• Tb 12:1, 5-15, 20  Raphael:  God's works are to be declared, made known, and praised.  Do good, and evil will not find its way to you.  Prayer and fasting are good, almsgiving with righteousness even better.  Almsgiving saves you from death, expiates sin, and gives you a full life.  I presented your prayers to God.  I was sent to put you to the test, and God commissioned me to heal you and Sarah.  I am Raphael, one of the seven angels....  Praise God.
  • Tb 13:2, 6efgh, 7-8  "Blessed be God, who lives for ever," scourges then has mercy, casts down then raises up.  Consider what he's done for you.
  • Mk 12:38-44  Jesus:  “Beware of the scribes, who go around in robes who accept seats of honor and recite long prayers while devouring widows' houses.”   He observed how the rich put large sums into the treasury while a poor widow put in two small coins.  “This poor widow put in more than all the others; they contributed from their surplus, but she contributed all she had, her livelihood.”
Reflect
      St. Raphael icon
    • Creighton:  I evaluate achievements primarily on external criteria, but in today's gospel Jesus gives different criteria.  He comments on the Jews in line to contribute to the temple treasury and on a poor widow:  “This poor widow has put in more than the others.  They contributed from their surplus, but she, from her poverty, contributed all she had.”  He measures with the internal criteria of love and self-sacrifice.  How do my criteria relate to his?
    • One Bread, One Body:  "Praise God with full voice":  The archangel Raphael visited Tobit and Tobiah and praised God from his heart:  "Thanks, praise, and glory to God!  Acknowledge all he's done for you, by blessing and extolling him.  Honor and proclaim God's deeds; don't be slack with your praise.  Thank him every day; praise him with song."  May we bring our praises of God to a new level.  Like the poor widow, may we give Jesus our all when praising him.  May God's praises be in our throats.  With every breath praise the Lord!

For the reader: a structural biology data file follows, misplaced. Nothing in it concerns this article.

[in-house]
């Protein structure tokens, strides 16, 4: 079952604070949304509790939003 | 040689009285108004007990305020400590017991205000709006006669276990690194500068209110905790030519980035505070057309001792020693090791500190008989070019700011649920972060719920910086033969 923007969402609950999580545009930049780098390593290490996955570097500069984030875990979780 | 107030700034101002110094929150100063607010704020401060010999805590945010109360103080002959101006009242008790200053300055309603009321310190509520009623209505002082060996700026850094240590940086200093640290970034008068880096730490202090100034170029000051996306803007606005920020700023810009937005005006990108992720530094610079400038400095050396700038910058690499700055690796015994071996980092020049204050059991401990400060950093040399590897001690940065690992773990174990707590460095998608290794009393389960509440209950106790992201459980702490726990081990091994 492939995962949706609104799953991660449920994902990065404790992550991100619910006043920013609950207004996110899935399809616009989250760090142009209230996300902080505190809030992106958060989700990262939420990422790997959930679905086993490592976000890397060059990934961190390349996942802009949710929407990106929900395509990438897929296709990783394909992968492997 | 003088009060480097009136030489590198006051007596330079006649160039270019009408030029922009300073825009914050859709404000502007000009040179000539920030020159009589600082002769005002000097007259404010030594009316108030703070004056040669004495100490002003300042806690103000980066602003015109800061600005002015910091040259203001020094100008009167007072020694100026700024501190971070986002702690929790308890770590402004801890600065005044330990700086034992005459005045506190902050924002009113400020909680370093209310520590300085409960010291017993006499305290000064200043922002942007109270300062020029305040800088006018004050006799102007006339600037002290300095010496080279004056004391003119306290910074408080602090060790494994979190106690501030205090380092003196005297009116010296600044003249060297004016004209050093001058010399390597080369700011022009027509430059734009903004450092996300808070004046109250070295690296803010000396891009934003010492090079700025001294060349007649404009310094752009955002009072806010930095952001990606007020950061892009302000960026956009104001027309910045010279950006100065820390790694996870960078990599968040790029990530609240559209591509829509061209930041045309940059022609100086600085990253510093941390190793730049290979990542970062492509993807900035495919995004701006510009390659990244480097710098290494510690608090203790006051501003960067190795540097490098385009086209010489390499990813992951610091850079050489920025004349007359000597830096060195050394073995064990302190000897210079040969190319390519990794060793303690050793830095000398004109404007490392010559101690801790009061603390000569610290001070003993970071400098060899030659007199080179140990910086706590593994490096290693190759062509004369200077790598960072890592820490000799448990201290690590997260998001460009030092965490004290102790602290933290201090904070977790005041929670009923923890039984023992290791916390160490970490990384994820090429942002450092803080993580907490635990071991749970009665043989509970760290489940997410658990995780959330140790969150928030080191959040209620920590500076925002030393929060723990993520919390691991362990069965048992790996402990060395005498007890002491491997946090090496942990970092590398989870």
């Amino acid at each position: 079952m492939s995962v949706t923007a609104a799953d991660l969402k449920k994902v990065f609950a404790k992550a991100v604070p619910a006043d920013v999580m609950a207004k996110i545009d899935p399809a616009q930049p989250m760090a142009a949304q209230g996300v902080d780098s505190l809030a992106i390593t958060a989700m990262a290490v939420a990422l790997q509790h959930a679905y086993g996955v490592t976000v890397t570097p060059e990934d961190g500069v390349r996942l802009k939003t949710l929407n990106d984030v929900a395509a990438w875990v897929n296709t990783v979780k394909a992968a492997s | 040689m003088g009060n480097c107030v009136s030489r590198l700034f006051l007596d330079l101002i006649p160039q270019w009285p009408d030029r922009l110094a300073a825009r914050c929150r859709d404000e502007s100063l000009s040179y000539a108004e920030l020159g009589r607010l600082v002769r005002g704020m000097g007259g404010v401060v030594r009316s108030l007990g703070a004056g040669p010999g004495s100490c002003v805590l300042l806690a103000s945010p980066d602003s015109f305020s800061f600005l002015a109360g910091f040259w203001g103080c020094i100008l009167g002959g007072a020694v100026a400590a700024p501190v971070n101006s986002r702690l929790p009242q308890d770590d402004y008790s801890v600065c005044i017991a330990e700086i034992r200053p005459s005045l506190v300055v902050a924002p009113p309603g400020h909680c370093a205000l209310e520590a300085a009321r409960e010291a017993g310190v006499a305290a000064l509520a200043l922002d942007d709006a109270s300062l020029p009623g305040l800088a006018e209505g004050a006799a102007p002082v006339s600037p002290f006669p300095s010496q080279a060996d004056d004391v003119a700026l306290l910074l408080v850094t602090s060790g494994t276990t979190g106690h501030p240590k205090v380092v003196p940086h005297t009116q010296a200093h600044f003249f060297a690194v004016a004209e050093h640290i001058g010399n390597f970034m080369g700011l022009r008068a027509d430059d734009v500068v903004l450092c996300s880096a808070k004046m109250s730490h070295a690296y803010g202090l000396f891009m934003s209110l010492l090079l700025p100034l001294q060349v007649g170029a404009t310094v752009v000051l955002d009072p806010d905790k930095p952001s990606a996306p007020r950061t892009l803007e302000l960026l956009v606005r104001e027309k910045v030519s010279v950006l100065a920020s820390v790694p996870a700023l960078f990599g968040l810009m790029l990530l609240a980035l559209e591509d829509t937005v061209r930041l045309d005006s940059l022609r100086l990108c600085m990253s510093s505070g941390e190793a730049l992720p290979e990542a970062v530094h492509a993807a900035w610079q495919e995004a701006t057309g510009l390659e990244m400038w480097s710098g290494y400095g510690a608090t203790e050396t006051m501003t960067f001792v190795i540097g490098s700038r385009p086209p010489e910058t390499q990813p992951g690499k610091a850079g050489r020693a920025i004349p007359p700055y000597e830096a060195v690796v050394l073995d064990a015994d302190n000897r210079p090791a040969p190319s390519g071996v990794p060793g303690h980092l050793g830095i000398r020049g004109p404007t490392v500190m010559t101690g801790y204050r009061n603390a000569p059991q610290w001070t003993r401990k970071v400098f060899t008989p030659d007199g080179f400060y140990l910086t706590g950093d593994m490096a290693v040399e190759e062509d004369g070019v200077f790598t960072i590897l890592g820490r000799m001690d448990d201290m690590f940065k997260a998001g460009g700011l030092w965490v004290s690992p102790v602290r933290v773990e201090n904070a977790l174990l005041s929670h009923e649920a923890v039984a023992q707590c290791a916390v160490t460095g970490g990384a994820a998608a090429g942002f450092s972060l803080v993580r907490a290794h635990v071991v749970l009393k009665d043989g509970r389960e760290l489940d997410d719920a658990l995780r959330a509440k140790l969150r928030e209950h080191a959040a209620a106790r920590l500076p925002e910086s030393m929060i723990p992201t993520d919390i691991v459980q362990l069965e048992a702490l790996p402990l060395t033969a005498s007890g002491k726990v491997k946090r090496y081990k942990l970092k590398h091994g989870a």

Widow's Mite/ Christensen
    • Passionist:  The widow in today's gospel quietly and generously gave everything she had, looking to serve, to make a difference, not for praise or recognition.  Unseen sacrifices and the character behind them count, keeping priorities straight, focusing on what's really important.  May we give of ourselves, love and live with our whole being, and keep relationships at the core, with the help of the One who created and sustains us.
    • DailyScripture.net:  "This poor widow has put in more than the rest":  Jesus warned against desire for prominence (vs. selfless service), desire for recognition (vs. promoting others' good through service and love), using your position for personal gain.  Relate to God and others with love, honor, and respect; you'll be freed to give liberally to God and neighbor.  Love spends lavishly.  Jesus praised the poor widow over the rich; real giving is from the heart.  The cost to the giver means more than the amount.  What I have may look small, but if I put it at the Lord's disposal, God can work beyond our imagination.